Nagasaki Prefecture has been working on restoring Dejima since 1948, and several buildings have been recreated as recently as 2016. These include historically and architecturally significant buildings including the popular Dutch Chief Factor’s Residence or the “Kapitan Room,” which is the largest building on Dejima with an interior decorated with stunning European furnishings. Many of the buildings can be explored, allowing you to see the contrast of the interiors and exteriors as well as get a glimpse into the lives of the residents back in the day. According to the long-term restoration plan, there will even be attempts to restore Dejima’s original fan shape.

The buildings are mostly constructed from dark wood which contrasts beautifully against the traditional Japanese white walls, but a unique addition is the blue-green trim that decorates many of the exteriors. Originally, this paint was imported by the Dutch, and is one of the prime examples of the blend of Dutch and Japanese cultures, as it often was used on Japanese-style carpentry such as handrails. Be sure to walk past and through the buildings to observe all the fascinating nuances! You can even dress up in kimono and pretend you are back in the olden times while taking beautiful pictures!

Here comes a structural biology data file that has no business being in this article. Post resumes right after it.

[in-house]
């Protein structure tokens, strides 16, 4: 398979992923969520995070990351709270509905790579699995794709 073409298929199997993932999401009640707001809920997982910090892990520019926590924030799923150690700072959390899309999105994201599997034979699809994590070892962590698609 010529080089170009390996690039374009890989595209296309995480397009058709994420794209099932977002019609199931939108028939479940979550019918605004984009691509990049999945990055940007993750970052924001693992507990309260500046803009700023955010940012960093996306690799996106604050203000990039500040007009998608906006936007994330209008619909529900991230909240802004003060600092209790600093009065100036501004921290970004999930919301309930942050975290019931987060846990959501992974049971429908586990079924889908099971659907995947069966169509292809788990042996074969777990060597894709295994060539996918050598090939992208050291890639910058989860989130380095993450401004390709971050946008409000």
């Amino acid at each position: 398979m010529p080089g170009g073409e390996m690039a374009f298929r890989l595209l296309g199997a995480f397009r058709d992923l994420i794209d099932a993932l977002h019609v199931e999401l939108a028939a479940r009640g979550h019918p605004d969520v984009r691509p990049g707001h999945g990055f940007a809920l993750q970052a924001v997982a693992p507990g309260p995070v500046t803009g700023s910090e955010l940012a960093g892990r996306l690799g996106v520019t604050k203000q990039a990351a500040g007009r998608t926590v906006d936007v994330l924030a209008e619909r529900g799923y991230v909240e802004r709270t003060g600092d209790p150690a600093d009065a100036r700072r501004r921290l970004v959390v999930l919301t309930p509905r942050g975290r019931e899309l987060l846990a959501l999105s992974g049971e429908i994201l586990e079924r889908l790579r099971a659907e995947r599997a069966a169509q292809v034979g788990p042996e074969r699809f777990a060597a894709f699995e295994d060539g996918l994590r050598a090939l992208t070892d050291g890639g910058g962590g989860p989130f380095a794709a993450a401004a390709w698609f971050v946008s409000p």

Visit Dejima and Step Back in Time

Dejima was an integral part of Japanese history, and to this day shows the fascinating effects of Western influences when introduced to Japanese culture. Being able to walk in and out of the buildings adds an extra layer of immersion to the experience. Be sure to check out Dejima whenever you are in Nagasaki, and learn about one of the most riveting periods in Japanese history!

Explore the Kyushu Area!

Dejima is one of the coolest historical areas in Nagasaki, but it's not the only history-rich location hiding in Kyushu, the region that Nagasaki Prefecture is a part of. In fact, Kyushu is home to some of the best castles and other historically-significant buildings in Japan. We think you'll love what the rest of Kyushu has to offer. Check out the official Kyushu tourism website for more information on what's out there in the region.

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The information in this article is accurate at the time of publication.

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Kim S.